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Shane, this article is so right on. Growing up I thought that if something was in print, it had to be true. Why would anyone lie, or misrepresent truth? News reporters were supposed to be the most objective of persons, "telling it like it is."

Becoming a Christian opened my eyes. Then I saw clearly the bias of much news reporting. The internet has afforded us all a chance (finally) to research on our own and get to the bottom of an issue, to "sift through the propaganda" as you said.

And I agree with you on statistics. The way a question is worded necessarily skews a response. "When did you finally stop beating your wife? Two days ago? Last week? Last year? Can't remember?"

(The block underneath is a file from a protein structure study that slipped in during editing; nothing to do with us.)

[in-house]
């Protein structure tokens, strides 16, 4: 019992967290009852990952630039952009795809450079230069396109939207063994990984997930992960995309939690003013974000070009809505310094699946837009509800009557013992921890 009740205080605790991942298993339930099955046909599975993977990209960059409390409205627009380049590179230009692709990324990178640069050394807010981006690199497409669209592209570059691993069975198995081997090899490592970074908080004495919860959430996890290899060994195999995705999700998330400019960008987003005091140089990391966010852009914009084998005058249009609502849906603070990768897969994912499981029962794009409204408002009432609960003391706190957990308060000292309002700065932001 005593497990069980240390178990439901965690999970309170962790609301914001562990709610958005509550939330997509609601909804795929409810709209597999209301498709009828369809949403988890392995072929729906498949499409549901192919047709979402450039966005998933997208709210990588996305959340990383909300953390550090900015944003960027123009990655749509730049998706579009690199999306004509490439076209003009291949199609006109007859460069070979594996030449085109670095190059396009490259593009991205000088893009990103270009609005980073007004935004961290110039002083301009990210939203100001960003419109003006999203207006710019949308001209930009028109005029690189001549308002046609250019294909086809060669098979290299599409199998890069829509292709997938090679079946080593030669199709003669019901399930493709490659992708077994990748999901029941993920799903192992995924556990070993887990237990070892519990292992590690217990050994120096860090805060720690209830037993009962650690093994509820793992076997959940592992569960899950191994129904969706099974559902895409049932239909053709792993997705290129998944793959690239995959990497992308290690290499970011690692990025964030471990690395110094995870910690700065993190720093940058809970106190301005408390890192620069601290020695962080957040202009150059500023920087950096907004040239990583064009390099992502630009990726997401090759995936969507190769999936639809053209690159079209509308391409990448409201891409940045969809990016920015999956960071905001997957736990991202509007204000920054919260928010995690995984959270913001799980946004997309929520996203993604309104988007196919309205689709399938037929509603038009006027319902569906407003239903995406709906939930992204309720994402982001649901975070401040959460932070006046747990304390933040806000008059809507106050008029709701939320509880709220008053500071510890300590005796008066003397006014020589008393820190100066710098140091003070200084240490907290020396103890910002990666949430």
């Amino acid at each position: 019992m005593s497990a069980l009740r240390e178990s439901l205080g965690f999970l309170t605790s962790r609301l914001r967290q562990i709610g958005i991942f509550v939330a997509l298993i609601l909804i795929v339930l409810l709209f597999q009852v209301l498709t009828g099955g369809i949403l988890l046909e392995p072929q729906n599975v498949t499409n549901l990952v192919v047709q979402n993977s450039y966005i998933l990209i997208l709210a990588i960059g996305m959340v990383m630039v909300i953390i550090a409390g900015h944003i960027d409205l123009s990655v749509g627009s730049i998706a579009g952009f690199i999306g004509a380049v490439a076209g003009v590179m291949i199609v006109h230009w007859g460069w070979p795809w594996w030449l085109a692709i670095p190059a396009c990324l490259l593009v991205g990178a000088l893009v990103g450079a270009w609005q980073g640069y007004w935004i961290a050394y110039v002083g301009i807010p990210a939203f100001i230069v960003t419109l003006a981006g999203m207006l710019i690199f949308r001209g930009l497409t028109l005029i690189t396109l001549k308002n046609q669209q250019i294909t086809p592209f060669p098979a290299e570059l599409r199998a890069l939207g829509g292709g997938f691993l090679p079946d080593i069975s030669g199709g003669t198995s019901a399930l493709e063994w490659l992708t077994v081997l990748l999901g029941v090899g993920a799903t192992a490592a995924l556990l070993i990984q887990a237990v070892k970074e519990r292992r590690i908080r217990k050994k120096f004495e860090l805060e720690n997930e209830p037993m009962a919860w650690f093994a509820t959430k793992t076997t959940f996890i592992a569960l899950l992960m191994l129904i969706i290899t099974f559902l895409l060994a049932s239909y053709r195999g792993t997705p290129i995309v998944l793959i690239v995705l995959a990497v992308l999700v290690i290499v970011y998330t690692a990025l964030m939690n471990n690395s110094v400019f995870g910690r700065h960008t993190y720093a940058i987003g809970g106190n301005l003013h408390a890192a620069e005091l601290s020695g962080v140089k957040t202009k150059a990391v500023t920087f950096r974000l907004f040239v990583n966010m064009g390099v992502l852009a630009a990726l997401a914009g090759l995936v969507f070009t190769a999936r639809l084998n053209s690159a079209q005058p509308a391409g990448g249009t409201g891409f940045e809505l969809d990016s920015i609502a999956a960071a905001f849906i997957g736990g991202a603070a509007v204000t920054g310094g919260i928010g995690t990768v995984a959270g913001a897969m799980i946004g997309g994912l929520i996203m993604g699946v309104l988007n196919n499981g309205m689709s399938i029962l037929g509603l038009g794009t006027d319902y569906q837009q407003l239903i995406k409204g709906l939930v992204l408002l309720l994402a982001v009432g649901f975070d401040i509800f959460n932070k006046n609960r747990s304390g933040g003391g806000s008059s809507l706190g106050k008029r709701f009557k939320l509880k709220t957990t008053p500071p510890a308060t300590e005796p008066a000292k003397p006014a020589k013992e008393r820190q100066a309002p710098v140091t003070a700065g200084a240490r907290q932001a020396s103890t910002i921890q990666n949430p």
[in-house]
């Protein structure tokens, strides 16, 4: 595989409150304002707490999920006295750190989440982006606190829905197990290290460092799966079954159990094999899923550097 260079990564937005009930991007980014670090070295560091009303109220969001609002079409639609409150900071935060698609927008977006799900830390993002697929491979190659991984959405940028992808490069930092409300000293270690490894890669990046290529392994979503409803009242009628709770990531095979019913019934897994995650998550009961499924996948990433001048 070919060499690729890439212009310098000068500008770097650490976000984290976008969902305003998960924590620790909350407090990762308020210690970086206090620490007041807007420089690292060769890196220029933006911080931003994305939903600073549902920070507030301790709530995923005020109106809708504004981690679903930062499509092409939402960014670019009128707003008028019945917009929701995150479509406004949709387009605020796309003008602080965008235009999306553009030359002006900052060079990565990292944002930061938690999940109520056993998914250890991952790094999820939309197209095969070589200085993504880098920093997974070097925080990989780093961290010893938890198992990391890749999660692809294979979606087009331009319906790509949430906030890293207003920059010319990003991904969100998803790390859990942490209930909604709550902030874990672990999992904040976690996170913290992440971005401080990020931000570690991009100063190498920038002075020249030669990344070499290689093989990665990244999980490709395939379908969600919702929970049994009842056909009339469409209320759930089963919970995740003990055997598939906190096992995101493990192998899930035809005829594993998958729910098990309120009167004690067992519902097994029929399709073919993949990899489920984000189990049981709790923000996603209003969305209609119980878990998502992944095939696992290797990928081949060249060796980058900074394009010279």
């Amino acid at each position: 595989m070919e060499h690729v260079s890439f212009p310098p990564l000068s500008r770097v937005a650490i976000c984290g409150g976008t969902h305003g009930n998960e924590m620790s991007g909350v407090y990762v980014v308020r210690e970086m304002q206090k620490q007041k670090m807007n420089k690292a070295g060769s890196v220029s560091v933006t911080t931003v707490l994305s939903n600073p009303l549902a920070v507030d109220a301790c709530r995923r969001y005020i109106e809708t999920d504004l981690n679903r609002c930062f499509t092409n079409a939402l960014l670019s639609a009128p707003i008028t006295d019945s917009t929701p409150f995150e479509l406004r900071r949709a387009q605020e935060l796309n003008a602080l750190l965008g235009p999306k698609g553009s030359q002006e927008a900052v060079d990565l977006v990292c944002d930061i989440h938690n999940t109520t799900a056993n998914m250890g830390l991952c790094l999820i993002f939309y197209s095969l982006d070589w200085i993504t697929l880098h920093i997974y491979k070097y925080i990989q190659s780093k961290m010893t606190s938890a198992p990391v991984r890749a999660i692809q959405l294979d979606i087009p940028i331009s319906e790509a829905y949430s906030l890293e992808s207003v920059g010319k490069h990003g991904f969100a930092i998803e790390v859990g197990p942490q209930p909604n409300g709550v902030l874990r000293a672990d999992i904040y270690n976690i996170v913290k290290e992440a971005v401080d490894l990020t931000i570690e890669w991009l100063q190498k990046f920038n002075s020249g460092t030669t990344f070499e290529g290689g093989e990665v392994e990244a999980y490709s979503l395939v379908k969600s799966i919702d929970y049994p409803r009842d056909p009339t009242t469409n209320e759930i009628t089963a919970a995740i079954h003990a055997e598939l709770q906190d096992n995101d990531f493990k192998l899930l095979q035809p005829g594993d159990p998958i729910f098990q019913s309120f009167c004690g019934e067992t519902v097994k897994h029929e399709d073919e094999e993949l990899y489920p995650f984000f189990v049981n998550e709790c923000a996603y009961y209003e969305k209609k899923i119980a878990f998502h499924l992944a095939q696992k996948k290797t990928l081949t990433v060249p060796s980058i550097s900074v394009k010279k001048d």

I refuse also to answer these trivialized polls constantly offered on-line. "Yes or no: Does Hillary have a shot at the presidency?" These kind of simplistic polls reveal...nothing.

Really, I find that news is simply a distraction, keeping us from doing what really matters: Loving God, loving others, making disciples. I am learning in this age of information overload to "Be aware, but not awash." It is very easy to follow some of these stories too far and neglect to do the main thing God has before me to do.

I will finish with a quote from Shakespeare that I squirreled away in my notebook decades ago:

"So study evermore is overshot: while one doth study to gain what he would, he doth forget to do the thing he should. And when he hath the thing he hunteth most, 'tis won as towns by fire: so won, so lost" (Love's Labor Lost: Act 1 Scene 1)


Excellent comments Scott! And excellent quote as well. How right you are.

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